One of the greatest barriers to investment in improved productivity and effectiveness across the charities sector is lack of certainty. Many government departments – including at a federal level – have been willing during COVID-19 to provide greater certainty to charities that receive government funding by extending funding and support. The practice of extending existing contracts for longer periods – preferably at least three years – is to be commended and broadened. 

  1. Allow greater flexibility in government funding to charities and not for profits to respond to the emerging needs in their communities.

During COVID-19 and beyond, it is in everyone’s interests to offer much greater flexibility in applying the terms and performance requirements of Australian government contracts with charities. This flexibility should include acknowledgement that COVID-19 has increased the demand for many services provided by charities and government resources need to reflect that increased demand.

  1. Invest in a one-stop shop registration process to enable volunteers to be registered and insured more quickly without the red tape of multi-jurisdictional compliance.

ANU and Volunteering Australia research indicates two thirds of all volunteers have reduced their volunteering behaviour because of COVID-19. There are many barriers to returning volunteers and new volunteers including the need for new insurances and COVID-19 specific responses such as infection control training. This is compounded by the need for police checks and working with children clearances often across multiple jurisdictions. Now it is more important than ever that these barriers are minimised by streamlining the registration, background checks and insurance requirements. 

  1. Support initiatives to unlock new sources of capital for charities including underwriting medium-term loans schemes and impact investment options that will enable charities to smooth out inconsistent income streams and invest in their future.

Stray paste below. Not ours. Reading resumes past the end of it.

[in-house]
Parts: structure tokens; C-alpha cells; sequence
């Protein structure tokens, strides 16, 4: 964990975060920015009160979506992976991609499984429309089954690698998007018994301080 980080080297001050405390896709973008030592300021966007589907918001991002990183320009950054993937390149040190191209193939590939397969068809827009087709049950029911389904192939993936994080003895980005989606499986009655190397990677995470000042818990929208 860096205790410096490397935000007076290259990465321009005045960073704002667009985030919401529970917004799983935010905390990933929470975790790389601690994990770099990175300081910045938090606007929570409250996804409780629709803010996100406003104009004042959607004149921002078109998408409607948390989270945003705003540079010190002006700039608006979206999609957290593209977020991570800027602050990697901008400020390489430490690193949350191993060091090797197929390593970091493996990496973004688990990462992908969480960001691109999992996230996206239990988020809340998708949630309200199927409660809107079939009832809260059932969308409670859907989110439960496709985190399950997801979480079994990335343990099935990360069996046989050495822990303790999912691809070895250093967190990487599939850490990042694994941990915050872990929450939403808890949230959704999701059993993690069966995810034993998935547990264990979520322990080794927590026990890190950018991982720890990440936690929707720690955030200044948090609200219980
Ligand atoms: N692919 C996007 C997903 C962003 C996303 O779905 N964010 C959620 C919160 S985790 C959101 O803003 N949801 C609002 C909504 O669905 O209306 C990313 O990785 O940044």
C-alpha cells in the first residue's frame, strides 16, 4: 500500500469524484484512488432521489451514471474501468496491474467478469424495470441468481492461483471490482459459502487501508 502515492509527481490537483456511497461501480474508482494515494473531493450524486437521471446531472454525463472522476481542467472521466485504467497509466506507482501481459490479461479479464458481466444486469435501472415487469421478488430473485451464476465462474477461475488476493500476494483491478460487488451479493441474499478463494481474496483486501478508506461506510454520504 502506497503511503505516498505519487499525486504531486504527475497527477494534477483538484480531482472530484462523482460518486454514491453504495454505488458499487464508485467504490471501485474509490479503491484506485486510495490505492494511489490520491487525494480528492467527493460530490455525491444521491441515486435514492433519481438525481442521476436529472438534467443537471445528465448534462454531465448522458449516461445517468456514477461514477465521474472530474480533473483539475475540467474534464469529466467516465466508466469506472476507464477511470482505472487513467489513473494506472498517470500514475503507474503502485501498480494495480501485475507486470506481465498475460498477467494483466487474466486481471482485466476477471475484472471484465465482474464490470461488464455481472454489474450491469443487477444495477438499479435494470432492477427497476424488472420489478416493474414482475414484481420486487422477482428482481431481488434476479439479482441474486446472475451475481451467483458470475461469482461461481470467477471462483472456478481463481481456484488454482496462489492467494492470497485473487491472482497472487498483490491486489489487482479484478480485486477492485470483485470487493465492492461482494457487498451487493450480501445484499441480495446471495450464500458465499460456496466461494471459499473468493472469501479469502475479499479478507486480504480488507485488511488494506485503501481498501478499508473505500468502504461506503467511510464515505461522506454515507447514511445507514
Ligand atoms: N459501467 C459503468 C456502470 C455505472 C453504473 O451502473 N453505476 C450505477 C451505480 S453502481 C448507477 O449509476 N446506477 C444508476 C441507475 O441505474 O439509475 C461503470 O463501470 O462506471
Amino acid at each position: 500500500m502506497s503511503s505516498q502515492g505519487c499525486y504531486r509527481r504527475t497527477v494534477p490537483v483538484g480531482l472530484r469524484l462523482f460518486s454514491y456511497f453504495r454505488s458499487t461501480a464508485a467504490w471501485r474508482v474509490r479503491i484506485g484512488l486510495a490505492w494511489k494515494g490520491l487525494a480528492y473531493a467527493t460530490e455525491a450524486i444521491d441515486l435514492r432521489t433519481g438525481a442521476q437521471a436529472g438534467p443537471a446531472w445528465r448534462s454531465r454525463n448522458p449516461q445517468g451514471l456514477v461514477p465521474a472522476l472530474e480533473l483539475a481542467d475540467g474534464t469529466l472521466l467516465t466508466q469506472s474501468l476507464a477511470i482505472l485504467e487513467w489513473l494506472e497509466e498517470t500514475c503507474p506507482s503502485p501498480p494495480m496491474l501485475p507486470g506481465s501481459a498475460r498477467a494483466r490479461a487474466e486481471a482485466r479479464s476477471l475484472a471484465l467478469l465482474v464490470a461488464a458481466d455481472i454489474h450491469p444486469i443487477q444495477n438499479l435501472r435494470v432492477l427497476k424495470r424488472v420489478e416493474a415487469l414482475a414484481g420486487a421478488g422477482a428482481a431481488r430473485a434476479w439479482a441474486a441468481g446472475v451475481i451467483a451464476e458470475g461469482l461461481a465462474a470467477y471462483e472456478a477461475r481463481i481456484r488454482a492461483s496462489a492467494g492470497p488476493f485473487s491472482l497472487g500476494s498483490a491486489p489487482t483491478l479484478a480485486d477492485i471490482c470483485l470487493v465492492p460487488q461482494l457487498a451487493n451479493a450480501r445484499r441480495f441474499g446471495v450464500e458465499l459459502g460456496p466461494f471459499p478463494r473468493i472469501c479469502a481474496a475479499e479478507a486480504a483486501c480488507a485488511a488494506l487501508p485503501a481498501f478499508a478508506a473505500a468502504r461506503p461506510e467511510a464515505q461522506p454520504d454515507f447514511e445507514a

Philanthropy Australia and Impact Investing Australia have both proposed innovative ways to boost the capital available to charities across Australia with minimal investment from the Australian government. These proposals include a medium-term low interest loan scheme with first loss risk underwritten by philanthropists, and the creation of an impact investment fund. Both are strongly supported.

  1. Provide transformational funding to charities in critical areas such as information technology, energy efficiency, collaboration, measurement of impact, research, staff development and other productivity focused areas.

There is a need for a government-backed transformation fund to enable charities to adapt to post COVID-19 requirements in the ways they operate and serve their communities. Part of this measure is to support more timely and informative research into exactly where the charities sector is in terms of responding to COVID-19 and the challenges of continuing to serve communities when needs are changing and new ways of meeting those needs have to be developed and applied.

  1. Provide targeted funding and support for those struggling to fully participate in our communities and our economy, including ensuring people receiving JobSeeker are not locked into poverty.

The Charities Crisis Cabinet supports maintaining a high rate of JobSeeker payments and a more needs-based approach in the provision of support to marginalised communities including the unemployed, refugees and international students. 

  1. Increase philanthropy by enabling employers to establish more effective “opt out” systems of workplace giving. 

Workplace giving programs in Australia are currently operating in less than 4 per cent of Australian workplaces. If this could increase to 10 per cent of Australian workplaces by adopting the well-established “opt out” processes applied in some other countries, it would generate at least $250 million in additional donations to charities.

Charities have an opportunity to make their voice heard in this upcoming federal budget process. 

Over the next 12 months and beyond, charities and not for profits want to be part of the solution, part of rebuilding our communities and boosting our economy. 

The measures proposed in this pre-budget submission go some way towards realising the significant potential of charities to be a key driver of social and economic recovery across Australia.


David Crosbie  |  @DavidCrosbie2

David Crosbie is the CEO of the Community Council for Australia (CCA).